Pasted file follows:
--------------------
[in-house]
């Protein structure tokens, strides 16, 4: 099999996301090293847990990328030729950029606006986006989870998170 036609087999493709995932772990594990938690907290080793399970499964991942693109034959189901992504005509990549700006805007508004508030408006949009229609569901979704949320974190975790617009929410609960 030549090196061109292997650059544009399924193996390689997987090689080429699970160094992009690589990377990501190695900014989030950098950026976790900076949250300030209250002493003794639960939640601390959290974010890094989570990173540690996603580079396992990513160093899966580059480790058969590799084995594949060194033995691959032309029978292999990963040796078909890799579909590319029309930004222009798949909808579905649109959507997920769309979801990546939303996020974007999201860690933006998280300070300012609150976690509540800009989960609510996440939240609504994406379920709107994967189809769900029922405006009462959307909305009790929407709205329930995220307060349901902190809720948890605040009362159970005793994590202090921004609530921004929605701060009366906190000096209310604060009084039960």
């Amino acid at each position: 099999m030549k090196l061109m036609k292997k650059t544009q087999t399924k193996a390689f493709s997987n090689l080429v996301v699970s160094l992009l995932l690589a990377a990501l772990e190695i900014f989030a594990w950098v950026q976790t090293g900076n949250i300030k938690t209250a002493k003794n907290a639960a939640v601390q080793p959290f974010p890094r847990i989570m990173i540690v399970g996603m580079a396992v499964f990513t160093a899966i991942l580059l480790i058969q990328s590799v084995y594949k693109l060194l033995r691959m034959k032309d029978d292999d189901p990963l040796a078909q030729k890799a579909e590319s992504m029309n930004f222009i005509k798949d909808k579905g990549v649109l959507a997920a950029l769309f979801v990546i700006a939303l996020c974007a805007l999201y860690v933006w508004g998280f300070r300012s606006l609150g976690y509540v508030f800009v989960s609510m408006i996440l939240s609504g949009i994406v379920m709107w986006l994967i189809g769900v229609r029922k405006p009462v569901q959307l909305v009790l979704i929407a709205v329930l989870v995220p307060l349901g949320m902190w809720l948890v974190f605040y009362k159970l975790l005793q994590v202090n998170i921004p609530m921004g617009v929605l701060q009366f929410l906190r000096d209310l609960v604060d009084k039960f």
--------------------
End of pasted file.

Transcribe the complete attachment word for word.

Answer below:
[in-house]
């Protein structure tokens, strides 16, 4: 099999996301090293847990990328030729950029606006986006989870998170 036609087999493709995932772990594990938690907290080793399970499964991942693109034959189901992504005509990549700006805007508004508030408006949009229609569901979704949320974190975790617009929410609960 030549090196061109292997650059544009399924193996390689997987090689080429699970160094992009690589990377990501190695900014989030950098950026976790900076949250300030209250002493003794639960939640601390959290974010890094989570990173540690996603580079396992990513160093899966580059480790058969590799084995594949060194033995691959032309029978292999990963040796078909890799579909590319029309930004222009798949909808579905649109959507997920769309979801990546939303996020974007999201860690933006998280300070300012609150976690509540800009989960609510996440939240609504994406379920709107994967189809769900029922405006009462959307909305009790929407709205329930995220307060349901902190809720948890605040009362159970005793994590202090921004609530921004929605701060009366906190000096209310604060009084039960």
């Amino acid at each position: 099999m030549k090196l061109m036609k292997k650059t544009q087999t399924k193996a390689f493709s997987n090689l080429v996301v699970s160094l992009l995932l690589a990377a990501l772990e190695i900014f989030a594990w950098v950026q976790t090293g900076n949250i300030k938690t209250a002493k003794n907290a639960a939640v601390q080793p959290f974010p890094r847990i989570m990173i540690v399970g996603m580079a396992v499964f990513t160093a899966i991942l580059l480790i058969q990328s590799v084995y594949k693109l060194l033995r691959m034959k032309d029978d292999d189901p990963l040796a078909q030729k890799a579909e590319s992504m029309n930004f222009i005509k798949d909808k579905g990549v649109l959507a997920a950029l769309f979801v990546i700006a939303l996020c974007a805007l999201y860690v933006w508004g998280f300070r300012s606006l609150g976690y509540v508030f800009v989960s609510m408006i996440l939240s609504g949009i994406v379920m709107w986006l994967i189809g769900v229609r029922k405006p009462v569901q959307l909305v009790l979704i929407a709205v329930l989870v995220p307060l349901g949320m902190w809720l948890v974190f605040y009362k159970l975790l005793q994590v202090n998170i921004p609530m921004g617009v929605l701060q009366f929410l906190r000096d209310l609960v604060d009084k039960f």